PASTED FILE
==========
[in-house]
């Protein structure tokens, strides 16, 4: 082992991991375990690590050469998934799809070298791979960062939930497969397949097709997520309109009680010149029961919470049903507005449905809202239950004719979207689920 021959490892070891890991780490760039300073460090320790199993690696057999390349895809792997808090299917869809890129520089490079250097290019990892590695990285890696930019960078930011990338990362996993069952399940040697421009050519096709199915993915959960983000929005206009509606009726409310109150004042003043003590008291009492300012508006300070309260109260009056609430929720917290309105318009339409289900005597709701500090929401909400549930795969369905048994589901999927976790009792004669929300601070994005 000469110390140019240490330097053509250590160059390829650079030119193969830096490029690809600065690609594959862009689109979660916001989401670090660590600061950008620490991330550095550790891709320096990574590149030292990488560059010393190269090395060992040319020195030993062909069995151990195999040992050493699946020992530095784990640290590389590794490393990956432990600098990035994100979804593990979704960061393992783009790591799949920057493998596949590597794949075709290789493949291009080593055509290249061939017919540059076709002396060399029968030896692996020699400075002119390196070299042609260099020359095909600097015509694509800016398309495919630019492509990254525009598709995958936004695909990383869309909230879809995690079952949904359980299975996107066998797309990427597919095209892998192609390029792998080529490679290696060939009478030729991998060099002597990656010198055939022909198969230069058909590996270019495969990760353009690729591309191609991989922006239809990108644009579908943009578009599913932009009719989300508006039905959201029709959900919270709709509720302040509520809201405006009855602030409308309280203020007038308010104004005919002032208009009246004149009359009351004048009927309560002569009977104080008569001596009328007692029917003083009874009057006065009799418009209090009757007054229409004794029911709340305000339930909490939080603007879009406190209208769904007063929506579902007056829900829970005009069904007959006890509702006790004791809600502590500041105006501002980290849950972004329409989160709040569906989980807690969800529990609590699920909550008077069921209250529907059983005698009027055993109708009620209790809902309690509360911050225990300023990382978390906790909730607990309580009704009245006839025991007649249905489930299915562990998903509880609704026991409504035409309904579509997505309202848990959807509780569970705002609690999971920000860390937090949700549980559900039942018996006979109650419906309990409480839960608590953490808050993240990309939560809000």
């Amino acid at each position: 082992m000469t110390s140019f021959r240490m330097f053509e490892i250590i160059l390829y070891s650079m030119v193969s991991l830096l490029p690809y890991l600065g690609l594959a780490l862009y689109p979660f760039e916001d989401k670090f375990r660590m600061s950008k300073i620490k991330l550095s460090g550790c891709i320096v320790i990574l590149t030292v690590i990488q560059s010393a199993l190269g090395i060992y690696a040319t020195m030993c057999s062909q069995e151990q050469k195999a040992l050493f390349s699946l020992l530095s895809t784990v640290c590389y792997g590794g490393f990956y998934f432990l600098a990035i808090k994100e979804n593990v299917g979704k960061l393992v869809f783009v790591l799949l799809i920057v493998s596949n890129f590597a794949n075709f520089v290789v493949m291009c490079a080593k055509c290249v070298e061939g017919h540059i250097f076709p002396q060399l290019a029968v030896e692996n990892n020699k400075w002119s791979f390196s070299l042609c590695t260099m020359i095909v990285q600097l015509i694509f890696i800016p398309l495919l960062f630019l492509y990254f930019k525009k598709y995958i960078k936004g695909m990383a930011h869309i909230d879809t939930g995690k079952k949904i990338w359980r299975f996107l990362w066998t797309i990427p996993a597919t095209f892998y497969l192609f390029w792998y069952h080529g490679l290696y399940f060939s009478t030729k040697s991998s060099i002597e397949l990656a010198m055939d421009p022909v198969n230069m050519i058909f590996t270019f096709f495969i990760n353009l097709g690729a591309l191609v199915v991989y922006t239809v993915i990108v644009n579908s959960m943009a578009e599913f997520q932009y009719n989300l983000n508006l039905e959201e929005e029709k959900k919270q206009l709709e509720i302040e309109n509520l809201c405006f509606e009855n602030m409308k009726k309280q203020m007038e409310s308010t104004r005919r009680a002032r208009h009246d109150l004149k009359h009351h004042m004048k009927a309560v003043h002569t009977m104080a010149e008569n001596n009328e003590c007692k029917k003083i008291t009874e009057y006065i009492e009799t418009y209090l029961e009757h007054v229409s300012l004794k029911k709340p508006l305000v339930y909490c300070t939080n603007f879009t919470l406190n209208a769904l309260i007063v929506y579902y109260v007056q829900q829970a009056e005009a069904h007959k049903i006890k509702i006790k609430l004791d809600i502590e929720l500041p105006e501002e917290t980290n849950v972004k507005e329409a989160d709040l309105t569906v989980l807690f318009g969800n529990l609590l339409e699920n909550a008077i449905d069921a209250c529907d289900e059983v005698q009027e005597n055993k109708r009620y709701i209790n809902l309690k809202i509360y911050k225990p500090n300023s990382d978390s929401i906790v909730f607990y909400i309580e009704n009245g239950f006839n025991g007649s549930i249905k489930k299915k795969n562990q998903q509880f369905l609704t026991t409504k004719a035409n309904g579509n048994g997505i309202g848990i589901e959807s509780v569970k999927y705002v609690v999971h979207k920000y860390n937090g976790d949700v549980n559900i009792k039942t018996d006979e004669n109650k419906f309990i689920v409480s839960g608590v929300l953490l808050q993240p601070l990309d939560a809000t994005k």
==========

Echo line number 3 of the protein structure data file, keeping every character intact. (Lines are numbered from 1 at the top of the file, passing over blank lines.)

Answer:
């Amino acid at each position: 082992m000469t110390s140019f021959r240490m330097f053509e490892i250590i160059l390829y070891s650079m030119v193969s991991l830096l490029p690809y890991l600065g690609l594959a780490l862009y689109p979660f760039e916001d989401k670090f375990r660590m600061s950008k300073i620490k991330l550095s460090g550790c891709i320096v320790i990574l590149t030292v690590i990488q560059s010393a199993l190269g090395i060992y690696a040319t020195m030993c057999s062909q069995e151990q050469k195999a040992l050493f390349s699946l020992l530095s895809t784990v640290c590389y792997g590794g490393f990956y998934f432990l600098a990035i808090k994100e979804n593990v299917g979704k960061l393992v869809f783009v790591l799949l799809i920057v493998s596949n890129f590597a794949n075709f520089v290789v493949m291009c490079a080593k055509c290249v070298e061939g017919h540059i250097f076709p002396q060399l290019a029968v030896e692996n990892n020699k400075w002119s791979f390196s070299l042609c590695t260099m020359i095909v990285q600097l015509i694509f890696i800016p398309l495919l960062f630019l492509y990254f930019k525009k598709y995958i960078k936004g695909m990383a930011h869309i909230d879809t939930g995690k079952k949904i990338w359980r299975f996107l990362w066998t797309i990427p996993a597919t095209f892998y497969l192609f390029w792998y069952h080529g490679l290696y399940f060939s009478t030729k040697s991998s060099i002597e397949l990656a010198m055939d421009p022909v198969n230069m050519i058909f590996t270019f096709f495969i990760n353009l097709g690729a591309l191609v199915v991989y922006t239809v993915i990108v644009n579908s959960m943009a578009e599913f997520q932009y009719n989300l983000n508006l039905e959201e929005e029709k959900k919270q206009l709709e509720i302040e309109n509520l809201c405006f509606e009855n602030m409308k009726k309280q203020m007038e409310s308010t104004r005919r009680a002032r208009h009246d109150l004149k009359h009351h004042m004048k009927a309560v003043h002569t009977m104080a010149e008569n001596n009328e003590c007692k029917k003083i008291t009874e009057y006065i009492e009799t418009y209090l029961e009757h007054v229409s300012l004794k029911k709340p508006l305000v339930y909490c300070t939080n603007f879009t919470l406190n209208a769904l309260i007063v929506y579902y109260v007056q829900q829970a009056e005009a069904h007959k049903i006890k509702i006790k609430l004791d809600i502590e929720l500041p105006e501002e917290t980290n849950v972004k507005e329409a989160d709040l309105t569906v989980l807690f318009g969800n529990l609590l339409e699920n909550a008077i449905d069921a209250c529907d289900e059983v005698q009027e005597n055993k109708r009620y709701i209790n809902l309690k809202i509360y911050k225990p500090n300023s990382d978390s929401i906790v909730f607990y909400i309580e009704n009245g239950f006839n025991g007649s549930i249905k489930k299915k795969n562990q998903q509880f369905l609704t026991t409504k004719a035409n309904g579509n048994g997505i309202g848990i589901e959807s509780v569970k999927y705002v609690v999971h979207k920000y860390n937090g976790d949700v549980n559900i009792k039942t018996d006979e004669n109650k419906f309990i689920v409480s839960g608590v929300l953490l808050q993240p601070l990309d939560a809000t994005k």